PREVIOUSLY: PART 1
I slowly walked down the car line. Most were filled with several passengers, though some had lone drivers. I brought extra money for bribes, hotel, or a chance apocalyptic border event; 2,000 zloty (about $700) in total, all in 100 zloty bills fresh from the ATM. These people had to have a price for taking a chance on a random bearded fellow. In countries where average wages are $2 an hour, I’d make an offer they couldn’t refuse. I just had to find someone that would be just as scared of me as I would be of them.
I saw a woman about 45 years of age smoking a cigarette with her window cracked. I went up with a smile and in Polish said, “Good afternoon.”
“Good afternoon,” she said.
“I have a problem. I’m American and I want to get across the border but I need a car. I don’t have a car. I live in Lublin.”
“That is a problem.”
“Can you help me get across the border? I don’t have any contraband.” I showed her the contents of my laptop bag. “I can give you 100 zloty [$33].”
I got into the car and thanked her. I asked her where she was going and she said Lublin. She was willing to drive me all the way back for the 100. There were over fifty cars I could have chosen to approach, and my first pick was a nice lady who was going to the exact same city I was.
We settled into a Polish conversation as the car inched towards the Ukrainian border. “Why did you come to Ukraine?” I asked.
“In Ukraine, gas and cigarettes are cheap. I come once a week to fill up my tank and buy a carton.”
“Do a lot of people do that?”
“Yes, things are cheaper in Ukraine. People smuggle mostly cigarettes and vodka, and then sell them in Poland for a higher price.”
“So everything in Poland is more expensive?”
“Everything except meat. People smuggle meat into Ukraine.”
I found it hard to believe that she would take an entire day of every week to save money on gas and cigarettes. She must have another hustle going. Perhaps the reason she didn’t seem to care if I had contraband was because she was loaded with it.
When we finally approached the border, she put 30 hryvnia [$4] in the back of her passport.
“What’s that for?” I asked.
“It’s tradition. The Ukrainian agent takes it.”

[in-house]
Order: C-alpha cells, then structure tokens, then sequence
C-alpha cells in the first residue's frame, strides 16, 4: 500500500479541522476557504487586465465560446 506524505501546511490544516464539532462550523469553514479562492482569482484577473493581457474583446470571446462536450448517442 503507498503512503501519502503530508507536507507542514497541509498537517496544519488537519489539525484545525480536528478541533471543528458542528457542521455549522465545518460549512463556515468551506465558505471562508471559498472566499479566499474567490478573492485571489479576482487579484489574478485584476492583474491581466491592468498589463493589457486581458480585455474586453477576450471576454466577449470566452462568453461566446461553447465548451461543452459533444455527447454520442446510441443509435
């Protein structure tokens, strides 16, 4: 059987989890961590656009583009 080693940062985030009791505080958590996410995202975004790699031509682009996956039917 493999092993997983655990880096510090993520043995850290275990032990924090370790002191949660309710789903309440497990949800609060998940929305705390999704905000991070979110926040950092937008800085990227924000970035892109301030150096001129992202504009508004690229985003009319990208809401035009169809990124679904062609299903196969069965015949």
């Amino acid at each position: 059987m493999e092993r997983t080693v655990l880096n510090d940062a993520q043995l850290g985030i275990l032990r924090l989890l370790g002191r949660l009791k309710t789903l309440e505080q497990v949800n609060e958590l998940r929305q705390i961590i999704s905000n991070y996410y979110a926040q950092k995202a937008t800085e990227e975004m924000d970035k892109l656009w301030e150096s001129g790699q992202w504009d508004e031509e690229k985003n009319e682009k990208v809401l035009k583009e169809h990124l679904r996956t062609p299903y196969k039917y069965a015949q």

“Tradition? You have to do it every time?”
“Yes. Everyone does it.”
“So the agent makes a lot of money.”
“Yes it’s a good job.”
“Do you have to do this in Poland, too?”
“No, only in Ukraine. Oh and don’t admit you speak Polish or Ukrainian. Only speak in English.”
A lot of NGOs deride corruption, but if you’re rich, corruption is great—you can buy your way out of anything. It’s nothing more than a regressive tax. If you’re reading this right now you probably make enough money to where some corruption would benefit you.
The Ukrainian agent looked at me weird while my Polish smuggler did all the talking. We got through without problems, and then blazed through the Polish border.
It started raining soon after we crossed. Her three cell phones kept ringing and she would always answer. While she was taking one call, the windshield made a loud pop and then a constant screech as if a hundred nails were being dragged against a chalkboard. The right wiper came off and the metal was stroking the glass. She was on the phone while this happened and kept yelling “Fuck” in Polish while actually speeding up. I double checked my seat belt. I tried to see through the window but it was almost impossible with the rain and wind. Just when I thought I should probably say something, she pulled over to the side of the road. She looked at me and yelled, “You’re paying for this!”
I stepped outside with her, not saying a word. She had spare wipers in her trunk. I used the flashlight app on my phone to help her replace it. She did it so fast that I assumed this was a common problem.
Once all was fixed, she calmed down and talked about her daughters, who were 24 and 21. They both had kids, so there was no hookup for me. “I’m a grandmother,” she said. She’d often interrupt the conversation to moan in pain every time she went over a big bump on the road. She kept saying “Massacre, massacre” in Polish, which made me nervous.
It took less than two hours to arrive in Lublin. She didn’t ask for the wiper fee but I gave her 120 zloty anyway, about $40. Considering the bus ticket to Łuck was $22, I was satisfied with the price and speed of my private car hire.